BOOK XVI. CONTAINING THE SPACE OF FIVE DAYS.
6. Chapter vi. In which the history is obliged to look back.
In which the history is obliged to look back.
It is almost impossible for the best parent to observe an exact
impartiality to his children, even though no superior merit should
bias his affection; but sure a parent can hardly be blamed, when that
superiority determines his preference.
As I regard all the personages of this history in the light of my
children; so I must confess the same inclination of partiality to
Sophia; and for that I hope the reader will allow me the same excuse,
from the superiority of her character.
This extraordinary tenderness which I have for my heroine never
suffers me to quit her any long time without the utmost reluctance. I
could now, therefore, return impatiently to enquire what hath happened
to this lovely creature since her departure from her father's, but
that I am obliged first to pay a short visit to Mr Blifil.
Mr Western, in the first confusion into which his mind was cast upon
the sudden news he received of his daughter, and in the first hurry to
go after her, had not once thought of sending any account of the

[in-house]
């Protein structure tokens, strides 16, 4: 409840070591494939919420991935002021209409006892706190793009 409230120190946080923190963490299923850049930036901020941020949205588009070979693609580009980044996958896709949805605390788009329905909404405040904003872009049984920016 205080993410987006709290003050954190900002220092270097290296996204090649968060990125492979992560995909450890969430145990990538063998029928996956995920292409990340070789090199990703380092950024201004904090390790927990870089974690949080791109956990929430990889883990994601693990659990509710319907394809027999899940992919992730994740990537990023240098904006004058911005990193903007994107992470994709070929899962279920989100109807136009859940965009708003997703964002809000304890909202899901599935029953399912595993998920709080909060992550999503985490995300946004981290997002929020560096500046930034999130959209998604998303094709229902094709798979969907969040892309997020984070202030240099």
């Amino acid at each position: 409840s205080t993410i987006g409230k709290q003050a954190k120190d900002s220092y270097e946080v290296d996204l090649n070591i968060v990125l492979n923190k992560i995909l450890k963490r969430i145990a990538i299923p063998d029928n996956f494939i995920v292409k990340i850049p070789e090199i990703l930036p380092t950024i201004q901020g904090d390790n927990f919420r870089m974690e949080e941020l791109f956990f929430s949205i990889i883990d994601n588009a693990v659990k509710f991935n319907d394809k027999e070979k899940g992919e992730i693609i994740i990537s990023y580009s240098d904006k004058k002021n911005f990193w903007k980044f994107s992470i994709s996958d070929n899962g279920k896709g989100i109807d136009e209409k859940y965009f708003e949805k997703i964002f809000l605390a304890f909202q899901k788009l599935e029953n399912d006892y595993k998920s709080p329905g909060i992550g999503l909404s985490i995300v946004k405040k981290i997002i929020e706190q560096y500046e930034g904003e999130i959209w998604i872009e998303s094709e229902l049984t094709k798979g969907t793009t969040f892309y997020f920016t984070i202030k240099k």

discovery to Blifil. He had not gone far, however, before he
recollected himself, and accordingly stopt at the very first inn he
came to, and dispatched away a messenger to acquaint Blifil with his
having found Sophia, and with his firm resolution to marry her to him
immediately, if he would come up after him to town.
As the love which Blifil had for Sophia was of that violent kind,
which nothing but the loss of her fortune, or some such accident,
could lessen, his inclination to the match was not at all altered by
her having run away, though he was obliged to lay this to his own
account. He very readily, therefore, embraced this offer. Indeed, he
now proposed the gratification of a very strong passion besides
avarice, by marrying this young lady, and this was hatred; for he
concluded that matrimony afforded an equal opportunity of satisfying
either hatred or love; and this opinion is very probably verified by
much experience. To say the truth, if we are to judge by the ordinary
behaviour of married persons to each other, we shall perhaps be apt to
conclude that the generality seek the indulgence of the former passion
only, in their union of everything but of hearts.